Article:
Three “Word Crutches” Everyone Should Avoid

DaveWritingLeave a Comment

Consider these three headlines:
1. “A thousand people were summoned for jury duty in the trial for Ahmaud Arbery’s killing. Less than half showed up.”–, October 29, 2021.
2. “DC-Baltimore region braces for tidal flooding that could be the worst in two decades.”–, October 29, 2021.
3. “Over 100,000 copies in print.”–Publishers Weekly and hundreds of other publications.
So, our three “word-crutches” are “less,” “brace,” and “over.” In the first instance, the writer is referring to a number. Since “less” describes an amount, not a number, the proper word is “fewer,” as in “Fewer than half showed up.”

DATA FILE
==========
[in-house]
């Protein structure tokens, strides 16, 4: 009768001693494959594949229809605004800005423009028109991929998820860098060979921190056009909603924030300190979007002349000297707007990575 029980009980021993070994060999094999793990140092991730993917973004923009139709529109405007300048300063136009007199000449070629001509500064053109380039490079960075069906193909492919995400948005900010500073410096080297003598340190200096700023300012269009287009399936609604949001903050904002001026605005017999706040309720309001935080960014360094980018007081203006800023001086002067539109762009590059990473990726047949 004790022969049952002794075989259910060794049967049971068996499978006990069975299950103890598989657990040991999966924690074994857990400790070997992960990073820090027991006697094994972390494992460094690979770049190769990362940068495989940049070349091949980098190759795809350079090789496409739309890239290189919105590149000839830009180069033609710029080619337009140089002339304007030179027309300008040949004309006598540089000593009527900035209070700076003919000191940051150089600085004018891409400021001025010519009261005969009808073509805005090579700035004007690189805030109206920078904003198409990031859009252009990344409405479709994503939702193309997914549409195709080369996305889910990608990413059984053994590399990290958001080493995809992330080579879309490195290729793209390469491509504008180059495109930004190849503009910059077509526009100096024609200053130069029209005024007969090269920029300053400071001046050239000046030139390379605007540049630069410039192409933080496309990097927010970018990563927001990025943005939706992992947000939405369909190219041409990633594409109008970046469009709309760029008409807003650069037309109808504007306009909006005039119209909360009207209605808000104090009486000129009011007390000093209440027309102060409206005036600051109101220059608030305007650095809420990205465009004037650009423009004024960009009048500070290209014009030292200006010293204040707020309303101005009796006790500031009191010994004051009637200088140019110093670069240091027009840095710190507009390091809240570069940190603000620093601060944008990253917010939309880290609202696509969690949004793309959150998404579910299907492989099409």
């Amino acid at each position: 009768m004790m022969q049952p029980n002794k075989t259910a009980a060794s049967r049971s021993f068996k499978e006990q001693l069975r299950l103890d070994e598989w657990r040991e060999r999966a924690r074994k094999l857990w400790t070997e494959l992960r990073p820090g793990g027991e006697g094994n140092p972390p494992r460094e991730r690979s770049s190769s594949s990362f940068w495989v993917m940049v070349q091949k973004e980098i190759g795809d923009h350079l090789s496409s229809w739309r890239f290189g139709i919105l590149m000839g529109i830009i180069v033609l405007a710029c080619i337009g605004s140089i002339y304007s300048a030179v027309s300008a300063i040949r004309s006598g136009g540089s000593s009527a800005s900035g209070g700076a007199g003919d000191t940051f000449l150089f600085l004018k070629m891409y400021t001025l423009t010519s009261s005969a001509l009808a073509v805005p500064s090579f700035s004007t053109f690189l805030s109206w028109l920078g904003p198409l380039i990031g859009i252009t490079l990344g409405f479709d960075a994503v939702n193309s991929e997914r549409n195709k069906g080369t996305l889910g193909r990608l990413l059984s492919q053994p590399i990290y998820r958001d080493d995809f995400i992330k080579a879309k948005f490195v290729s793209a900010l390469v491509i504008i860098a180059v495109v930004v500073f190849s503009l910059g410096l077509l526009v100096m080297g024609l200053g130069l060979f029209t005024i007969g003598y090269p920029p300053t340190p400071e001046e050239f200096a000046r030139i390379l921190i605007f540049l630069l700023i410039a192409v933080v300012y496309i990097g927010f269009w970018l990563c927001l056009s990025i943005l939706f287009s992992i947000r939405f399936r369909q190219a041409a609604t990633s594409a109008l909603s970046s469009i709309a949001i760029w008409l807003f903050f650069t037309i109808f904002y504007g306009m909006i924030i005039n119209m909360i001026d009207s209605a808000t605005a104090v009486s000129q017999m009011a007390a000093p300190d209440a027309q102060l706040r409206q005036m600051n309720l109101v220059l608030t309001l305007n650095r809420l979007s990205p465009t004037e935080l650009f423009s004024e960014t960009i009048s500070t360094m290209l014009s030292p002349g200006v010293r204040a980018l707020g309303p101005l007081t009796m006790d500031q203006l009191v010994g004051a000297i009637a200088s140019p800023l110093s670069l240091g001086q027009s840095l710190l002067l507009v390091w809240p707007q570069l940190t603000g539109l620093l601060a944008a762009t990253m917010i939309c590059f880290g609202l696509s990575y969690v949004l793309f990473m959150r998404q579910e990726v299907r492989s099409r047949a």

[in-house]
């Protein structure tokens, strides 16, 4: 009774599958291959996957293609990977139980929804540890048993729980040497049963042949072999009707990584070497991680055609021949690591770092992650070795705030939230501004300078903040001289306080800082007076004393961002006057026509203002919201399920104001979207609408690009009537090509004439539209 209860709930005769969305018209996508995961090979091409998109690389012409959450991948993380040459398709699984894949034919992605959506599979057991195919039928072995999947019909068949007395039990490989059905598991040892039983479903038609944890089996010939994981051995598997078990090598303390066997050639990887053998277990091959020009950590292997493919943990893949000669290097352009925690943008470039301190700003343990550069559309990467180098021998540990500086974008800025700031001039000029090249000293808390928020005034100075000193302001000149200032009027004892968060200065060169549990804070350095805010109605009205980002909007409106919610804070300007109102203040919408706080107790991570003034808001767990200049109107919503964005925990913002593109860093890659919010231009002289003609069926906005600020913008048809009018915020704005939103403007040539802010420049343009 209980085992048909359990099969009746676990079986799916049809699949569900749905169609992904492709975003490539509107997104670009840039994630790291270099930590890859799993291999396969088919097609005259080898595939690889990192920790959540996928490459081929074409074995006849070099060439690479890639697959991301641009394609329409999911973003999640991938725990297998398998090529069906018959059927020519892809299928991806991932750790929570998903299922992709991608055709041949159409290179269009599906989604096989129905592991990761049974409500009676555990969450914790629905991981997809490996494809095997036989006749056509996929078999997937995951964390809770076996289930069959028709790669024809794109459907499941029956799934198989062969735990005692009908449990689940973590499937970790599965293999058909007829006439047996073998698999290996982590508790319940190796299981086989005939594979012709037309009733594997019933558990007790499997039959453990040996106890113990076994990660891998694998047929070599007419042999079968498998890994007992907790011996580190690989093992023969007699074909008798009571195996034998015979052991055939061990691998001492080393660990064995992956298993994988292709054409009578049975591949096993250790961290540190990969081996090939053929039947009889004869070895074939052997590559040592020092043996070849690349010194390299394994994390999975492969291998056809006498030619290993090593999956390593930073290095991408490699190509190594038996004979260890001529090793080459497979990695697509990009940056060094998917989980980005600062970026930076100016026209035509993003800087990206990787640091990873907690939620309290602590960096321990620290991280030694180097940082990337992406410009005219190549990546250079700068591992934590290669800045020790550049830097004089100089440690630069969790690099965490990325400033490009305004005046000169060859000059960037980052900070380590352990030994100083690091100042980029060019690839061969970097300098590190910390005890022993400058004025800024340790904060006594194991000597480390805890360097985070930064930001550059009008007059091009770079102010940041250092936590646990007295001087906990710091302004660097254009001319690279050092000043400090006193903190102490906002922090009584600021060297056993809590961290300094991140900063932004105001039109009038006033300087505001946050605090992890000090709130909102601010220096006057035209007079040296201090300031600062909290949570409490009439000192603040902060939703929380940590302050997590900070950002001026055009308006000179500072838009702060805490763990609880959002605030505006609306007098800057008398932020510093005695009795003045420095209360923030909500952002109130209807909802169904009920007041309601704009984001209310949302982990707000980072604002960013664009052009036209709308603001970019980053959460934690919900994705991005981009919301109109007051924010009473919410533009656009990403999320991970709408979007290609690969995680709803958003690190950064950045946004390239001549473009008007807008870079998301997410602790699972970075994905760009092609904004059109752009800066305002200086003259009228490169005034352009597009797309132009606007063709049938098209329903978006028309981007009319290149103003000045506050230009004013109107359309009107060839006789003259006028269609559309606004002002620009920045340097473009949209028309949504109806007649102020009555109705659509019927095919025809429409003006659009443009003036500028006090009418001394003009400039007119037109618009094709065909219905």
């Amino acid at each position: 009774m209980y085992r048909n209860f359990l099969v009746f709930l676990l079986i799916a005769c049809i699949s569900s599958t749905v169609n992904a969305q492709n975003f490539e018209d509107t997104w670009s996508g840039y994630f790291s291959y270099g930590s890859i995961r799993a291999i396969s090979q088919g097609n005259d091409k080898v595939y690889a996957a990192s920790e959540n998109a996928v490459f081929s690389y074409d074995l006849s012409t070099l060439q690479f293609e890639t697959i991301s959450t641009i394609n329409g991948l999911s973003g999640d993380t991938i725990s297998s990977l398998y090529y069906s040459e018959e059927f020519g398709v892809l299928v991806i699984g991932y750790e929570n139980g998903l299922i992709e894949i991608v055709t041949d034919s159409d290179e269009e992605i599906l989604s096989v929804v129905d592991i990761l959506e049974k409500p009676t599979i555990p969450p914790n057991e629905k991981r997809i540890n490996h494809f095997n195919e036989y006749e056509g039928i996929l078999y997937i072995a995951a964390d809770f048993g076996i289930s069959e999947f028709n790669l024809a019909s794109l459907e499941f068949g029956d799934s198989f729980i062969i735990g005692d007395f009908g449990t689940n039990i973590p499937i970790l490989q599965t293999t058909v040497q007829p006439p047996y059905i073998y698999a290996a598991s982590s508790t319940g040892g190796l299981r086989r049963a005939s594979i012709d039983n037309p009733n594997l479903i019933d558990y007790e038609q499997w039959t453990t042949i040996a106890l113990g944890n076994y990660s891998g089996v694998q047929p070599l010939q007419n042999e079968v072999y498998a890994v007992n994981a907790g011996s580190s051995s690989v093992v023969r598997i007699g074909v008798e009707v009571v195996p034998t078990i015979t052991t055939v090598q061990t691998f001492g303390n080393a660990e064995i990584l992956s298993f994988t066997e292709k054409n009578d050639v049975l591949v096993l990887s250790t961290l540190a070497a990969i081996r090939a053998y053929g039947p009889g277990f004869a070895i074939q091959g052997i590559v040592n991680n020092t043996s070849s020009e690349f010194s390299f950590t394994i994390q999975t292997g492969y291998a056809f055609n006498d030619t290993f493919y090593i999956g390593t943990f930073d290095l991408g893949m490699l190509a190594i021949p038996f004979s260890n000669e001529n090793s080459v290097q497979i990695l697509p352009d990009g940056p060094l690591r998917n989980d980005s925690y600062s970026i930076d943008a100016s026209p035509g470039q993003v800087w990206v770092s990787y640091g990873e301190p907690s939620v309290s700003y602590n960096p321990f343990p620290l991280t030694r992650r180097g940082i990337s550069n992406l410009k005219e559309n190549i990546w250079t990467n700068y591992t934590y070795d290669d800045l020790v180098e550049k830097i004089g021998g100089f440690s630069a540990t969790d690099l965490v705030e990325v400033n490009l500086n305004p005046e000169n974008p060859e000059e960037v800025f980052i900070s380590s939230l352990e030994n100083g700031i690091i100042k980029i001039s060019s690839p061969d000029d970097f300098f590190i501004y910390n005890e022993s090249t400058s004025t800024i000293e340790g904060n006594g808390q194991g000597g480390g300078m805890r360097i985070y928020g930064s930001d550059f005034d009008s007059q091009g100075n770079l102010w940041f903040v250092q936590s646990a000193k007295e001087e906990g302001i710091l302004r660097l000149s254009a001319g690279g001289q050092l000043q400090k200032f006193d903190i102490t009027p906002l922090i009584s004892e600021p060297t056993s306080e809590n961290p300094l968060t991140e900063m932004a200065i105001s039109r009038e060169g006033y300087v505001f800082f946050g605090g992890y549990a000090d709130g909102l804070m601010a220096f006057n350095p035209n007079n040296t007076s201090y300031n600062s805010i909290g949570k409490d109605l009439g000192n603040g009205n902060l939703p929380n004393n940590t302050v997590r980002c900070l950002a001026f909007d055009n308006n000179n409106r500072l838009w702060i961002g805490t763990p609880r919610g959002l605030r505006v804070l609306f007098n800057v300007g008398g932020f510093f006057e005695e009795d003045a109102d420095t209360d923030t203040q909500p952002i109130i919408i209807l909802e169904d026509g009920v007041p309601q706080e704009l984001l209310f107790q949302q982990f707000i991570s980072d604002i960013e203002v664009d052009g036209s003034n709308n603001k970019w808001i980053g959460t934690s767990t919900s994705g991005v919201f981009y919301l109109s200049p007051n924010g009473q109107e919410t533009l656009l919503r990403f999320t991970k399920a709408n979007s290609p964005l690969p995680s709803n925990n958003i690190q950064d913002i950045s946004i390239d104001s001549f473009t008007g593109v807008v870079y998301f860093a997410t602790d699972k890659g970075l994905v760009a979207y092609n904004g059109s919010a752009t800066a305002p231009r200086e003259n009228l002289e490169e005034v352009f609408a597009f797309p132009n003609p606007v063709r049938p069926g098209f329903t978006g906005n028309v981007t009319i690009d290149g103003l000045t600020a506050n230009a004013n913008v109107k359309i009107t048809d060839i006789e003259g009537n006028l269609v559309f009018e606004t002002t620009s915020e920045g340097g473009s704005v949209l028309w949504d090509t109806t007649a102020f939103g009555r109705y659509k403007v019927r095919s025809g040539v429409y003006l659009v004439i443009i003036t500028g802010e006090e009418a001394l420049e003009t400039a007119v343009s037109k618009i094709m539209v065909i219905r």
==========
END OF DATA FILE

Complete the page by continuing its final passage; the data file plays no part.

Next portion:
In the second example, a non-human entity cannot “brace” for anything. The word is a poor choice because it doesn’t mean “prepare.” So, the writer could have phrased it like this: “Citizens of DC-Baltimore  region brace…” but that still doesn’t say what he means. The citizens are boarding up windows, filling sandbags, and so on, so they are not bracing, they are preparing. So the proper headline should read, “Citizens of DC-Baltimore region prepare for tidal flooding…”
In item three, the word “over” is so over-used it makes me gag. Again, a number is being used; “over” also means amount, not a number, so the proper expression would be “More than 100,000 copies in print.” Book publishing companies misuse “over” all the time on the covers of books they publish and in advertising.
Now, who am I to be ranting on about grammatical issues? Well, I taught grammar and composition at the college level when I was an Instructor of English at Virginia Commonwealth University in Richmond for three years in the early 1970s, so I’m well-versed in those kinds of word issues. Picky? Yes. Do I care? No.